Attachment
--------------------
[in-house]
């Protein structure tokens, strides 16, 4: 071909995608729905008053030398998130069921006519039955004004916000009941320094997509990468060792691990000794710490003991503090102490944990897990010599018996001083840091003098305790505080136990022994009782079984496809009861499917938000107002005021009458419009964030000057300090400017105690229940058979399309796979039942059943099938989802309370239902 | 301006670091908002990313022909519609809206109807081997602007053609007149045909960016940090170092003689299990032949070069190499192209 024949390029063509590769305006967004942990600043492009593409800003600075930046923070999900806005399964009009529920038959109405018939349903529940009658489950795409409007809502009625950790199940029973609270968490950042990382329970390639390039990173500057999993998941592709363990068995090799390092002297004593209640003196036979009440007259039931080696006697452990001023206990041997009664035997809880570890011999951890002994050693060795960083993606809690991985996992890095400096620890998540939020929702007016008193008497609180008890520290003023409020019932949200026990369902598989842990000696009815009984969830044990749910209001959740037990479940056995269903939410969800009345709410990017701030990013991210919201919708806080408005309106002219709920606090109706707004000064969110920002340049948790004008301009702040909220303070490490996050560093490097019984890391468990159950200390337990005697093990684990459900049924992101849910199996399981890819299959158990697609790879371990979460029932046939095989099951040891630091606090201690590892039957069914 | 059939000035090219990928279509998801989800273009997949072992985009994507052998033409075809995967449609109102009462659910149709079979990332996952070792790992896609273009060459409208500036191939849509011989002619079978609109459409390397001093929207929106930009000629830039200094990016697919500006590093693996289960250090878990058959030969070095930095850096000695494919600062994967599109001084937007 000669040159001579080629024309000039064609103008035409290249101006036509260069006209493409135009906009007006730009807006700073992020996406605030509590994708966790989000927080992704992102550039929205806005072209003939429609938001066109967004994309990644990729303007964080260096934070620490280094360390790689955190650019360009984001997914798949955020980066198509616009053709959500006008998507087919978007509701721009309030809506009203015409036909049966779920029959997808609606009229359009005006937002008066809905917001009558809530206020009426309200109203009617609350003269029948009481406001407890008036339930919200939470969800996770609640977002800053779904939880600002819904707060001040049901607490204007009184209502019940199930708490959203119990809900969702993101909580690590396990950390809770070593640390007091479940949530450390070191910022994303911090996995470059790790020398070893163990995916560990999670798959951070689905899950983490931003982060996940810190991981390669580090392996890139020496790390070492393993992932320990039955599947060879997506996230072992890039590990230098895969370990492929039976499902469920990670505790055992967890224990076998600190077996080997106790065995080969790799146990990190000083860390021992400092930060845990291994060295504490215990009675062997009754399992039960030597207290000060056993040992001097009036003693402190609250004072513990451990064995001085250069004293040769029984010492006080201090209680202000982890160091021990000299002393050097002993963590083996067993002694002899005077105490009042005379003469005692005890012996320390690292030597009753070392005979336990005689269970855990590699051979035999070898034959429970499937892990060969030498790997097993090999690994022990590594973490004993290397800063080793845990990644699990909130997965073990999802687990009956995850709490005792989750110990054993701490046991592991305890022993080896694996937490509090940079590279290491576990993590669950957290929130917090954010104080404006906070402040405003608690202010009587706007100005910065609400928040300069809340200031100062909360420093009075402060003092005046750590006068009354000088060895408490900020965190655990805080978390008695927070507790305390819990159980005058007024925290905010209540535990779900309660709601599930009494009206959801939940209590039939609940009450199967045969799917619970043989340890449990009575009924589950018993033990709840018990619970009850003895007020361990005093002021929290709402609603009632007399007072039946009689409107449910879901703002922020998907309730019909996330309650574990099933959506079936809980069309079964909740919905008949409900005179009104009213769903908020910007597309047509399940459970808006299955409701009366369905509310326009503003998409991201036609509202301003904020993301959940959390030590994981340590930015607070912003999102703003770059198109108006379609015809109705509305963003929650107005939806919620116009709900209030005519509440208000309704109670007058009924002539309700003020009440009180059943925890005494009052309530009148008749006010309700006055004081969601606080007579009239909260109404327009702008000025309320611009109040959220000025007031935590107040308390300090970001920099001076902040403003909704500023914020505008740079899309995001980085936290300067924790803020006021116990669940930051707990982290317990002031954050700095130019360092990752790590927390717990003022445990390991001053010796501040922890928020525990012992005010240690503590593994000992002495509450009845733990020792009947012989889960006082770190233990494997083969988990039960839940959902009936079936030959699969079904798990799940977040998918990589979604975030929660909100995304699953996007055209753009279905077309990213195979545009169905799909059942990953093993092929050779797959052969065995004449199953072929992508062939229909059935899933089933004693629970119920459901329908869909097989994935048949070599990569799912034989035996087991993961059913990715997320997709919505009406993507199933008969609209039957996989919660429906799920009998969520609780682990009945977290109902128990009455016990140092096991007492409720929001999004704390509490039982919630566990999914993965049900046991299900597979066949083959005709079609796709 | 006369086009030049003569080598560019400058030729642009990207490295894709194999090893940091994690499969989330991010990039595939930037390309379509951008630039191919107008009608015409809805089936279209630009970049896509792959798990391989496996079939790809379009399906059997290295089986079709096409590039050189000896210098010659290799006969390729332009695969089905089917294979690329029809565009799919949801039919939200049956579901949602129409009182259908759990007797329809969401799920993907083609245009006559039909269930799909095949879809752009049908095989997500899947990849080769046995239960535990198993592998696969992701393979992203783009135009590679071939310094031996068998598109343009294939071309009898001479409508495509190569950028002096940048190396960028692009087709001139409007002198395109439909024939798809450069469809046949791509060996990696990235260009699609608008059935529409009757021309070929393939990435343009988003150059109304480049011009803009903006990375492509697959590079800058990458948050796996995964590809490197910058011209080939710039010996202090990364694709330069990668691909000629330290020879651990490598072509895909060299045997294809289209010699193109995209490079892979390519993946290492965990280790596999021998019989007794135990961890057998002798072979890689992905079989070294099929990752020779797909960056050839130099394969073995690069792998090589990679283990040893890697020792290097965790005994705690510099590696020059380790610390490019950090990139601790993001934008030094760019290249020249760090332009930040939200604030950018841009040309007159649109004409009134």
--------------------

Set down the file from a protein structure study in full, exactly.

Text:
[in-house]
């Protein structure tokens, strides 16, 4: 071909995608729905008053030398998130069921006519039955004004916000009941320094997509990468060792691990000794710490003991503090102490944990897990010599018996001083840091003098305790505080136990022994009782079984496809009861499917938000107002005021009458419009964030000057300090400017105690229940058979399309796979039942059943099938989802309370239902 | 301006670091908002990313022909519609809206109807081997602007053609007149045909960016940090170092003689299990032949070069190499192209 024949390029063509590769305006967004942990600043492009593409800003600075930046923070999900806005399964009009529920038959109405018939349903529940009658489950795409409007809502009625950790199940029973609270968490950042990382329970390639390039990173500057999993998941592709363990068995090799390092002297004593209640003196036979009440007259039931080696006697452990001023206990041997009664035997809880570890011999951890002994050693060795960083993606809690991985996992890095400096620890998540939020929702007016008193008497609180008890520290003023409020019932949200026990369902598989842990000696009815009984969830044990749910209001959740037990479940056995269903939410969800009345709410990017701030990013991210919201919708806080408005309106002219709920606090109706707004000064969110920002340049948790004008301009702040909220303070490490996050560093490097019984890391468990159950200390337990005697093990684990459900049924992101849910199996399981890819299959158990697609790879371990979460029932046939095989099951040891630091606090201690590892039957069914 | 059939000035090219990928279509998801989800273009997949072992985009994507052998033409075809995967449609109102009462659910149709079979990332996952070792790992896609273009060459409208500036191939849509011989002619079978609109459409390397001093929207929106930009000629830039200094990016697919500006590093693996289960250090878990058959030969070095930095850096000695494919600062994967599109001084937007 000669040159001579080629024309000039064609103008035409290249101006036509260069006209493409135009906009007006730009807006700073992020996406605030509590994708966790989000927080992704992102550039929205806005072209003939429609938001066109967004994309990644990729303007964080260096934070620490280094360390790689955190650019360009984001997914798949955020980066198509616009053709959500006008998507087919978007509701721009309030809506009203015409036909049966779920029959997808609606009229359009005006937002008066809905917001009558809530206020009426309200109203009617609350003269029948009481406001407890008036339930919200939470969800996770609640977002800053779904939880600002819904707060001040049901607490204007009184209502019940199930708490959203119990809900969702993101909580690590396990950390809770070593640390007091479940949530450390070191910022994303911090996995470059790790020398070893163990995916560990999670798959951070689905899950983490931003982060996940810190991981390669580090392996890139020496790390070492393993992932320990039955599947060879997506996230072992890039590990230098895969370990492929039976499902469920990670505790055992967890224990076998600190077996080997106790065995080969790799146990990190000083860390021992400092930060845990291994060295504490215990009675062997009754399992039960030597207290000060056993040992001097009036003693402190609250004072513990451990064995001085250069004293040769029984010492006080201090209680202000982890160091021990000299002393050097002993963590083996067993002694002899005077105490009042005379003469005692005890012996320390690292030597009753070392005979336990005689269970855990590699051979035999070898034959429970499937892990060969030498790997097993090999690994022990590594973490004993290397800063080793845990990644699990909130997965073990999802687990009956995850709490005792989750110990054993701490046991592991305890022993080896694996937490509090940079590279290491576990993590669950957290929130917090954010104080404006906070402040405003608690202010009587706007100005910065609400928040300069809340200031100062909360420093009075402060003092005046750590006068009354000088060895408490900020965190655990805080978390008695927070507790305390819990159980005058007024925290905010209540535990779900309660709601599930009494009206959801939940209590039939609940009450199967045969799917619970043989340890449990009575009924589950018993033990709840018990619970009850003895007020361990005093002021929290709402609603009632007399007072039946009689409107449910879901703002922020998907309730019909996330309650574990099933959506079936809980069309079964909740919905008949409900005179009104009213769903908020910007597309047509399940459970808006299955409701009366369905509310326009503003998409991201036609509202301003904020993301959940959390030590994981340590930015607070912003999102703003770059198109108006379609015809109705509305963003929650107005939806919620116009709900209030005519509440208000309704109670007058009924002539309700003020009440009180059943925890005494009052309530009148008749006010309700006055004081969601606080007579009239909260109404327009702008000025309320611009109040959220000025007031935590107040308390300090970001920099001076902040403003909704500023914020505008740079899309995001980085936290300067924790803020006021116990669940930051707990982290317990002031954050700095130019360092990752790590927390717990003022445990390991001053010796501040922890928020525990012992005010240690503590593994000992002495509450009845733990020792009947012989889960006082770190233990494997083969988990039960839940959902009936079936030959699969079904798990799940977040998918990589979604975030929660909100995304699953996007055209753009279905077309990213195979545009169905799909059942990953093993092929050779797959052969065995004449199953072929992508062939229909059935899933089933004693629970119920459901329908869909097989994935048949070599990569799912034989035996087991993961059913990715997320997709919505009406993507199933008969609209039957996989919660429906799920009998969520609780682990009945977290109902128990009455016990140092096991007492409720929001999004704390509490039982919630566990999914993965049900046991299900597979066949083959005709079609796709 | 006369086009030049003569080598560019400058030729642009990207490295894709194999090893940091994690499969989330991010990039595939930037390309379509951008630039191919107008009608015409809805089936279209630009970049896509792959798990391989496996079939790809379009399906059997290295089986079709096409590039050189000896210098010659290799006969390729332009695969089905089917294979690329029809565009799919949801039919939200049956579901949602129409009182259908759990007797329809969401799920993907083609245009006559039909269930799909095949879809752009049908095989997500899947990849080769046995239960535990198993592998696969992701393979992203783009135009590679071939310094031996068998598109343009294939071309009898001479409508495509190569950028002096940048190396960028692009087709001139409007002198395109439909024939798809450069469809046949791509060996990696990235260009699609608008059935529409009757021309070929393939990435343009988003150059109304480049011009803009903006990375492509697959590079800058990458948050796996995964590809490197910058011209080939710039010996202090990364694709330069990668691909000629330290020879651990490598072509895909060299045997294809289209010699193109995209490079892979390519993946290492965990280790596999021998019989007794135990961890057998002798072979890689992905079989070294099929990752020779797909960056050839130099394969073995690069792998090589990679283990040893890697020792290097965790005994705690510099590696020059380790610390490019950090990139601790993001934008030094760019290249020249760090332009930040939200604030950018841009040309007159649109004409009134």